The flag creation effort we are doing at is continuing at a brisk pace. Seeing the overwhelmingly positive response it has gotten and the large number of contributors has been an eye-opening experience. Given the opportunity there are a lot of people out there who wants to contribute.

This has started me thinking about the never ending problem that major projects face in recruiting new contributors, and how some projects seem to have a much easier time than others in getting new contributors.

One successfactor of the flag project in my mind is probably that fact that helping with it is open to people with a lot of different skill levels when it comes to vector drawing. If you are relativly new you could make flags like the French, Japense or German. For the people with a little experience there are flags such as the US, Chinese or Indian. And for the higly experienced we had flags like the East German or Croatian flags. Each flag is also a standalone entity so people can work on it without thinking to much about people working on other flags.

Another successfactor was that the target is clearly and easily defined. People could easily identify a flag that needed doing that was within their skill level and they had a good resource like flagspot to get information on apsect ratio’s and colors.

Based on this I started to think about the projects that I am familiar with. Mono seems to be an example of a project that has had relative ease at attracting new developers. While a part of this of course is attributed to the energetic style of Miguel, which clearly helps to both bring in new people and motivate excisting ones, so do Mono share many traits with my flag project. You have a clearly defined list of classes that needs implementing with some classes perfect for someone new and some classes a good challenge for someone experienced. Each class is to some extenxt also a standalone entity which you can work on as a separate project.

For GNOME there are a lot of people doing stuff around it, but inflow of new developers to work on the core is relativly slow. But then again GNOME is very much the opposite of the Flag project or Mono. First of all it doesn’t have something predefined to implement, which means there are no good list of tasks needing doing. Secondly as things gets more and more integrated many of the tasks have ramifications for other parts of the project, which means doing something tends to mean you might need to relate to a lot of different stakeholders which can be both frustrating and hard, especially for someone new to the project.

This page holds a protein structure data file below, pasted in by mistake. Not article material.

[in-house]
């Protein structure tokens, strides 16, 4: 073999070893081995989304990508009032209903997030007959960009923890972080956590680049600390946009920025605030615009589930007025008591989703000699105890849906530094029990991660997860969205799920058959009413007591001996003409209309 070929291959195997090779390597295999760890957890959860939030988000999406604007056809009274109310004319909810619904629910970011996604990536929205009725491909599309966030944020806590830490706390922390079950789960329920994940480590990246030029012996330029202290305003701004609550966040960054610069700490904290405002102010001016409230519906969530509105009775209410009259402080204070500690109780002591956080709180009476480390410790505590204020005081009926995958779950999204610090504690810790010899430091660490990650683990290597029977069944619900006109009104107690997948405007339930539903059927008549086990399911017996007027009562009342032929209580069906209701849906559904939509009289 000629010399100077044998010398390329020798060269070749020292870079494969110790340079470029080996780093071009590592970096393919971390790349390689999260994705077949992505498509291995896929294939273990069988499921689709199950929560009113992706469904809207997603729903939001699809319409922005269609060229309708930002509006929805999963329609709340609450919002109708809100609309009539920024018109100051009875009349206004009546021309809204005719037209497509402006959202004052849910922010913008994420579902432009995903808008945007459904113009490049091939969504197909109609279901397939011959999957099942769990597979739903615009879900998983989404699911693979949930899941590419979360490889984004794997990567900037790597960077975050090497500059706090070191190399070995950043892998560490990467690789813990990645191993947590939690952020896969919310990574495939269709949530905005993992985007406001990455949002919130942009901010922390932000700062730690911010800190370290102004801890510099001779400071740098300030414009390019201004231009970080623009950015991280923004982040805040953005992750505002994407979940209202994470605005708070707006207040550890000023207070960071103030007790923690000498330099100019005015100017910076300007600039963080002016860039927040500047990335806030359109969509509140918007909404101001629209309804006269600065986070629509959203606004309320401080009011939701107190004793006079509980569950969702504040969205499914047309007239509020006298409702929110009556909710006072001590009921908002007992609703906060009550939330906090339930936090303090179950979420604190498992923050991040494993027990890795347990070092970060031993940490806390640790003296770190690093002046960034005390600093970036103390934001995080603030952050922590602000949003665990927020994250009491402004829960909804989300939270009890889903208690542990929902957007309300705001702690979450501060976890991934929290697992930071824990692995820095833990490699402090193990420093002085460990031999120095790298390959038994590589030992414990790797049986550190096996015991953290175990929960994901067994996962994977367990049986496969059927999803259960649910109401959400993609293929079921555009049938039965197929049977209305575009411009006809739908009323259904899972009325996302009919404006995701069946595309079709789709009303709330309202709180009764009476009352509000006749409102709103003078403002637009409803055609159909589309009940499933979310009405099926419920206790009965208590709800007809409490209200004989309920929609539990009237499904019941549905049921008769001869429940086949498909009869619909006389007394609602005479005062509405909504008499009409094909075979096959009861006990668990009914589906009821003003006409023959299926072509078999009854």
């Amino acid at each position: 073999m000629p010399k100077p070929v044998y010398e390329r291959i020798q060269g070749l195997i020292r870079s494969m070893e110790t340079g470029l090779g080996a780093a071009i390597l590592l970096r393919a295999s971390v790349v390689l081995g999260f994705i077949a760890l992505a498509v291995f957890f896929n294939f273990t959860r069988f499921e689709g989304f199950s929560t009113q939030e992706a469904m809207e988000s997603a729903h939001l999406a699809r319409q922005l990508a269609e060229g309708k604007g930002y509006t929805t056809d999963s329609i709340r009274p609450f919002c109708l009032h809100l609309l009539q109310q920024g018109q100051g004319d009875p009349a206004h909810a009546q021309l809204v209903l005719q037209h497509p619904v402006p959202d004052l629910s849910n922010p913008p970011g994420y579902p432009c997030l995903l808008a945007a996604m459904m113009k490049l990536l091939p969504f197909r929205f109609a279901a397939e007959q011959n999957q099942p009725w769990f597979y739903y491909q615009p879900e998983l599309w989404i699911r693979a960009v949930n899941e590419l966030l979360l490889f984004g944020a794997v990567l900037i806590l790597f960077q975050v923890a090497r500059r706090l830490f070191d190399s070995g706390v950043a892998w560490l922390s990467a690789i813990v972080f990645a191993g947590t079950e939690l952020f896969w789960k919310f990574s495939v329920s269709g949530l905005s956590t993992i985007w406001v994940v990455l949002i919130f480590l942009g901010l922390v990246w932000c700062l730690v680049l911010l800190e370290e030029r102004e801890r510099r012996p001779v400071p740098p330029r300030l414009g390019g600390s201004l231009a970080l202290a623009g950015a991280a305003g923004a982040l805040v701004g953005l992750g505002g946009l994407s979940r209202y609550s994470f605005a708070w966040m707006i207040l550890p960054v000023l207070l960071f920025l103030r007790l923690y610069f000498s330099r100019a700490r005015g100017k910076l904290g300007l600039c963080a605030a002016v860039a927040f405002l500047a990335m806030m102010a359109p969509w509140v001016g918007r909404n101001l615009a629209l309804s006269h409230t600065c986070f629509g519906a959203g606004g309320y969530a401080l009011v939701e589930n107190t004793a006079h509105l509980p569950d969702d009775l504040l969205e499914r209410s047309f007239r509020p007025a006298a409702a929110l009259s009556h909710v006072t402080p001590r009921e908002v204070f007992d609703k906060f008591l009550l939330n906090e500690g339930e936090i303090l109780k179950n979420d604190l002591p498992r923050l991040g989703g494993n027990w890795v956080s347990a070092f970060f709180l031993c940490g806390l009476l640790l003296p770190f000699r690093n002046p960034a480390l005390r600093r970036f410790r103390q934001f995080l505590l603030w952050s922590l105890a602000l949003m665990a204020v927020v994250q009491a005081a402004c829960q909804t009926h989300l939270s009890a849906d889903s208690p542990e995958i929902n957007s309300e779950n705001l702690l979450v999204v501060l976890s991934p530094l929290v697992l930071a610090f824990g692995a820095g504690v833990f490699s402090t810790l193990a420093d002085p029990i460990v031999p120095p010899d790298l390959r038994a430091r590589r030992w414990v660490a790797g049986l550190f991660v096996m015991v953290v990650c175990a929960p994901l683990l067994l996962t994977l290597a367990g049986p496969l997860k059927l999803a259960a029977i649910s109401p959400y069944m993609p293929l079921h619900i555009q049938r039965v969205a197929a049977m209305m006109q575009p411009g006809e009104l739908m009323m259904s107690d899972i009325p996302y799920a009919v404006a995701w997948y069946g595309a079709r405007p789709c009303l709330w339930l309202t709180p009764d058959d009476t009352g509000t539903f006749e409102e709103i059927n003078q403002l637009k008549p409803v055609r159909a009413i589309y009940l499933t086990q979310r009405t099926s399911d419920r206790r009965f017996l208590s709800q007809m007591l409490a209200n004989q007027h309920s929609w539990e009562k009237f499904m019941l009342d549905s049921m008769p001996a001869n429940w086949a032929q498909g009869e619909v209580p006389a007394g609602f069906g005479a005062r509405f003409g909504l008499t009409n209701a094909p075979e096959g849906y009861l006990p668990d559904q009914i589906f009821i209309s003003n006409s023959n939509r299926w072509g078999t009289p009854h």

If you go into #gnome on IRC and say ‘hi, I want to help with GNOME’ the standard reply is often something along the lines of ‘cool, go look in bugzilla and find a bug you can work on, that is a good way to get started’. This is really a sucky and stupid reply I realized today. The problem is that while bugzilla theoretically could be the GNOME version of the list world flags or the C# ECMA specification, it is next to useless for that task today.
For instance if I wanted to help out with Nautilus and was sent into bugzilla looking for a task I would a) have quite the job of actually finding a bug with a clear enough scope to work on. ‘Started Nautilus and it crashed’ is not a good work description for a hacking newbie. b) If I did found a bug I could work on I would have no idea if that fix is still wanted. Could be that since that bug was filed the design goals of Nautilus has changed to make it obsolete. c) bugzilla does not tell me anything of how to implement it, so even if I did manage to make a patch it could be refused due to not implementing the solution in an acceptable manner.

So my conclusion to todays ‘thinking in public session’ is that if we really want to be able to say ‘go look in bugzilla for a task’ then we need to make sure no module has more open bugs than the maintainer(s) are able to handle/keep control over. For some modules that would mean getting though on some bugs that are not really bugs but design discussions, loose plans for the future, trivial behaviour changes etc. It would also mean that when a new bug arrives the maintainers should probably add a comment on how/where to fix it. That way if they don’t get to it and this new developer comes along he/she can actually be productive.

That said, GNOME is a much more complex project than the flag project, so no matter how much we alter structures and systems to make things easier it will always have to pay some efficency price for being a large and compex project.